New evidence will prove Nazim was framed, says lawyer
The ex-defence minister’s lawyer Husnu Suood told the press that the Supreme Court will be asked to hear testimony from an eyewitness who saw a police officer involved in the midnight raid on Nazim’s apartment planting a black bag containing the pistol.
New evidence will be submitted to the Supreme Court to prove that a policeman planted a pistol in former Defence Minister Mohamed Nazim’s apartment, lawyers announced Thursday.
The retired colonel’s lawyer Husnu Suood told the press that the apex court will be asked to hear testimony from an eyewitness who saw a police officer involved in the midnight raid on Nazim’s apartment planting a black bag containing the pistol.
The implicated officer will also be called as a witness, he added.
The High Court had upheld Nazim’s weapons smuggling conviction in March, citing lack of evidence to prove that he was framed. The ex-defence minister’s rushed trial and 11-year jail sentence in March last year drew widespread condemnation over apparent lack of due process.
The High Court judgment was appealed to the Supreme Court last week. However, the court reportedly rejected the case as Nazim’s signature on the appeal form did not match the one on his national identity card.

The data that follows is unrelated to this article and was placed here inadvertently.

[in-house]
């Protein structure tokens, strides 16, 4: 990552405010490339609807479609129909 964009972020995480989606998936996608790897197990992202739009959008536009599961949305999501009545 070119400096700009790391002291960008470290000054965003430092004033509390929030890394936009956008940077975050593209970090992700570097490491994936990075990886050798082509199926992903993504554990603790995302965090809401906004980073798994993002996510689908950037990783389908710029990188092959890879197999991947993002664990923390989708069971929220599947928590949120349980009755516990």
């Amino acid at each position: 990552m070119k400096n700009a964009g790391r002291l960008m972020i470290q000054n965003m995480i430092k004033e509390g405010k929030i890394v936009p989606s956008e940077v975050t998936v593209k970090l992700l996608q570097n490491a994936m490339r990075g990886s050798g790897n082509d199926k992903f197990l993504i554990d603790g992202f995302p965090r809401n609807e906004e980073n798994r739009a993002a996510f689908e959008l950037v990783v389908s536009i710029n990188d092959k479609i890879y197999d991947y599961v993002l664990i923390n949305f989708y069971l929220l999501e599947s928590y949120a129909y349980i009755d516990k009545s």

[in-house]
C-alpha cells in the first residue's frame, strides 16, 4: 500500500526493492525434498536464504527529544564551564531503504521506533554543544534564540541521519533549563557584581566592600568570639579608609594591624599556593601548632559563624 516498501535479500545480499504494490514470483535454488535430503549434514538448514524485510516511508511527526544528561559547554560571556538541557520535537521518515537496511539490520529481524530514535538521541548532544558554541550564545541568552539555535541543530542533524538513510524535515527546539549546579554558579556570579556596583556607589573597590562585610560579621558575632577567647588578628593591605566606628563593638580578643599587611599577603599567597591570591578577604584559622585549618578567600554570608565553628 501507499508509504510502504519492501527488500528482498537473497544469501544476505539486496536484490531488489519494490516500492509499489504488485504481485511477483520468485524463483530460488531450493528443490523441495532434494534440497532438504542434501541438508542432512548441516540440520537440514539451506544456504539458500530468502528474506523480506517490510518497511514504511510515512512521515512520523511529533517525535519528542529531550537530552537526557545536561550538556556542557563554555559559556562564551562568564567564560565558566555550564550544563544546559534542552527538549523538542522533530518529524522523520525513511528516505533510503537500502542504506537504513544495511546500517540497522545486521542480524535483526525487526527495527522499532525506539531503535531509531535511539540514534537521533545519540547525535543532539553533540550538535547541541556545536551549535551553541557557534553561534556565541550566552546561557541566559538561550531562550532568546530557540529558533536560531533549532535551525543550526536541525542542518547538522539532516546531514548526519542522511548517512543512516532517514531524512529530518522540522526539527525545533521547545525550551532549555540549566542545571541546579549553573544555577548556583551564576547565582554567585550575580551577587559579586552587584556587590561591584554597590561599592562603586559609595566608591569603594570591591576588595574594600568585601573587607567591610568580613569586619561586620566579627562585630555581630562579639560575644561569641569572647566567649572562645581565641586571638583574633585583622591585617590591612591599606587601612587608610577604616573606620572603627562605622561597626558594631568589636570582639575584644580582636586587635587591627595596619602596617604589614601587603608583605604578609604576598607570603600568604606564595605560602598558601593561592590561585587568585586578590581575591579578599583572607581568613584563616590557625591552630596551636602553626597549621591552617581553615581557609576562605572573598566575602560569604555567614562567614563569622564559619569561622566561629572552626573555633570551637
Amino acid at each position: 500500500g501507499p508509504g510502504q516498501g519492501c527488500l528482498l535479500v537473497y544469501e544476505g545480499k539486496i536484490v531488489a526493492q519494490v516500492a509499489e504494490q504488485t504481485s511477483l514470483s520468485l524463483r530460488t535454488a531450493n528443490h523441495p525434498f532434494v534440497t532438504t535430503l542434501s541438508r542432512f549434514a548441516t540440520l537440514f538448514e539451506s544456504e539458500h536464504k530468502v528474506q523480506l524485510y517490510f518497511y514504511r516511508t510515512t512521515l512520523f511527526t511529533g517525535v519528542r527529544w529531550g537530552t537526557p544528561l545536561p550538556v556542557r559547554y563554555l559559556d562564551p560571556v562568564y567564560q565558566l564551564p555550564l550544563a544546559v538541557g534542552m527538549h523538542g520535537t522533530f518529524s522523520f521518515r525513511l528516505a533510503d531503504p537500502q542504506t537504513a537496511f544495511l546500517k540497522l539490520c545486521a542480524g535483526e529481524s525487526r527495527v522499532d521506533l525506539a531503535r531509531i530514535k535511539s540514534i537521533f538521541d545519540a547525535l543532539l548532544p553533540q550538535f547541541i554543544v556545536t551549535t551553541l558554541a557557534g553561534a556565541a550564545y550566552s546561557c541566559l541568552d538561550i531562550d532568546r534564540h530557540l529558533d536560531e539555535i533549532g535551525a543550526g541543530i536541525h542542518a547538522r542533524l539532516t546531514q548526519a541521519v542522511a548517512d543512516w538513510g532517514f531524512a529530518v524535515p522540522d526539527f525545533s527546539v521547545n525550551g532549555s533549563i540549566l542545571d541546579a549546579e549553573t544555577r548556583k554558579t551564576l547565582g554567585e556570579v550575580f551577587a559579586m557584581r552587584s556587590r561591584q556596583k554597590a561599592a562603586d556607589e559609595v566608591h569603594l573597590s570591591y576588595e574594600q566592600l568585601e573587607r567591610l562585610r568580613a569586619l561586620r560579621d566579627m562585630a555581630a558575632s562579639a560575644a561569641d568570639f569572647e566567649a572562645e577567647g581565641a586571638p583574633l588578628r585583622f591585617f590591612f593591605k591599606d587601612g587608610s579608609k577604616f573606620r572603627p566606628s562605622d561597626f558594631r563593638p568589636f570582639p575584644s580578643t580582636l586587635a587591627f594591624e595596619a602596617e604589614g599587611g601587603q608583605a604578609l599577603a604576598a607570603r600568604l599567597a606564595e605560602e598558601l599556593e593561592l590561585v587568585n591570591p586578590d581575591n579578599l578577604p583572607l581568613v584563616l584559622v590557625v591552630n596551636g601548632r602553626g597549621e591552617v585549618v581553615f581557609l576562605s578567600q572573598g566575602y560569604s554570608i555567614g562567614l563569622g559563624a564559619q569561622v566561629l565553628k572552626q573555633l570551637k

Lawyers are expected to resubmit the appeal tomorrow.
Suood went on to reiterate Nazim’s stance that he was framed by Specialist Operations policemen acting on the orders of then-Tourism Minister Ahmed Adeeb, who was detained last October on suspicion of attempting to assassinate President Abdulla Yameen.
Nazim has maintained that Adeeb masterminded the plot after a fallout over the latter’s alleged use of SWAT police officers to chop down Malé City’s areca palms. The detained former vice president had denied any involvement in Nazim’s arrest.
Suood also said the legal team has been able to establish a link between the pistol found in Nazim’s home and a weapons cache discovered submerged near an uninhabited island last November.
He noted that the military had acknowledged that the weapons found near the island of Hibalhidhoo in Baa atoll included firearms that had gone missing from the state armoury.
“In the weapons found in Hibalhidhoo, the serial numbers were scratched off and sprayed over. The same method was used to conceal the serial numbers in the weapon from Nazim’s home,” Suood said.
Meanwhile, in February, Amnesty International petitioned the UN Working Group on Arbitrary Detention on Nazim’s behalf, seeking a judgment declaring his imprisonment illegal.
The specialised UN agency had ruled in September last year that former President Mohamed Nasheed’s imprisonment on a terrorism charge was illegal and politically motivated.
The government, however, rejected the non-binding opinion as “flawed and premature,” but later said the Supreme Court will consider the judgment when it hears the state’s appeal of Nasheed’s conviction.
Nazim was transferred to house arrest for 30 days in late April upon his return from Singapore.